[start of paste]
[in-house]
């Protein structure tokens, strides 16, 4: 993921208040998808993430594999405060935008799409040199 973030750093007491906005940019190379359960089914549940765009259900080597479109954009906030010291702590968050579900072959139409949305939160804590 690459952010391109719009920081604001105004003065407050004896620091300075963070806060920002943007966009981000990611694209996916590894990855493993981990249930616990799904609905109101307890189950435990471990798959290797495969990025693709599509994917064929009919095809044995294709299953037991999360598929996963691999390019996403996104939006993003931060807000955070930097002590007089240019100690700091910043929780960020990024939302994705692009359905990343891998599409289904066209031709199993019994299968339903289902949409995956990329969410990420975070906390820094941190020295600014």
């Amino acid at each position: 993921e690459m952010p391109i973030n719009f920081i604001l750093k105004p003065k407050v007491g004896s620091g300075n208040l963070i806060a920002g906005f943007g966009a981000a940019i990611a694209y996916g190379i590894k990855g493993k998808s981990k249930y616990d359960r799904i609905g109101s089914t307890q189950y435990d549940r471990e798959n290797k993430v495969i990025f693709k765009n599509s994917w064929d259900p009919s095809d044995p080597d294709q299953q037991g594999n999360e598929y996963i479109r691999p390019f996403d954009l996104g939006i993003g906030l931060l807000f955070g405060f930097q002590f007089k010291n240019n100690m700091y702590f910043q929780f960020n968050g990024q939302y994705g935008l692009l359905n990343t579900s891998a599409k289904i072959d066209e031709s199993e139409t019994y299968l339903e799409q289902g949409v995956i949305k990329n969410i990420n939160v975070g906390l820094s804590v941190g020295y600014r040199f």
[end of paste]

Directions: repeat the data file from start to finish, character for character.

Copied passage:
[in-house]
């Protein structure tokens, strides 16, 4: 993921208040998808993430594999405060935008799409040199 973030750093007491906005940019190379359960089914549940765009259900080597479109954009906030010291702590968050579900072959139409949305939160804590 690459952010391109719009920081604001105004003065407050004896620091300075963070806060920002943007966009981000990611694209996916590894990855493993981990249930616990799904609905109101307890189950435990471990798959290797495969990025693709599509994917064929009919095809044995294709299953037991999360598929996963691999390019996403996104939006993003931060807000955070930097002590007089240019100690700091910043929780960020990024939302994705692009359905990343891998599409289904066209031709199993019994299968339903289902949409995956990329969410990420975070906390820094941190020295600014």
């Amino acid at each position: 993921e690459m952010p391109i973030n719009f920081i604001l750093k105004p003065k407050v007491g004896s620091g300075n208040l963070i806060a920002g906005f943007g966009a981000a940019i990611a694209y996916g190379i590894k990855g493993k998808s981990k249930y616990d359960r799904i609905g109101s089914t307890q189950y435990d549940r471990e798959n290797k993430v495969i990025f693709k765009n599509s994917w064929d259900p009919s095809d044995p080597d294709q299953q037991g594999n999360e598929y996963i479109r691999p390019f996403d954009l996104g939006i993003g906030l931060l807000f955070g405060f930097q002590f007089k010291n240019n100690m700091y702590f910043q929780f960020n968050g990024q939302y994705g935008l692009l359905n990343t579900s891998a599409k289904i072959d066209e031709s199993e139409t019994y299968l339903e799409q289902g949409v995956i949305k990329n969410i990420n939160v975070g906390l820094s804590v941190g020295y600014r040199f």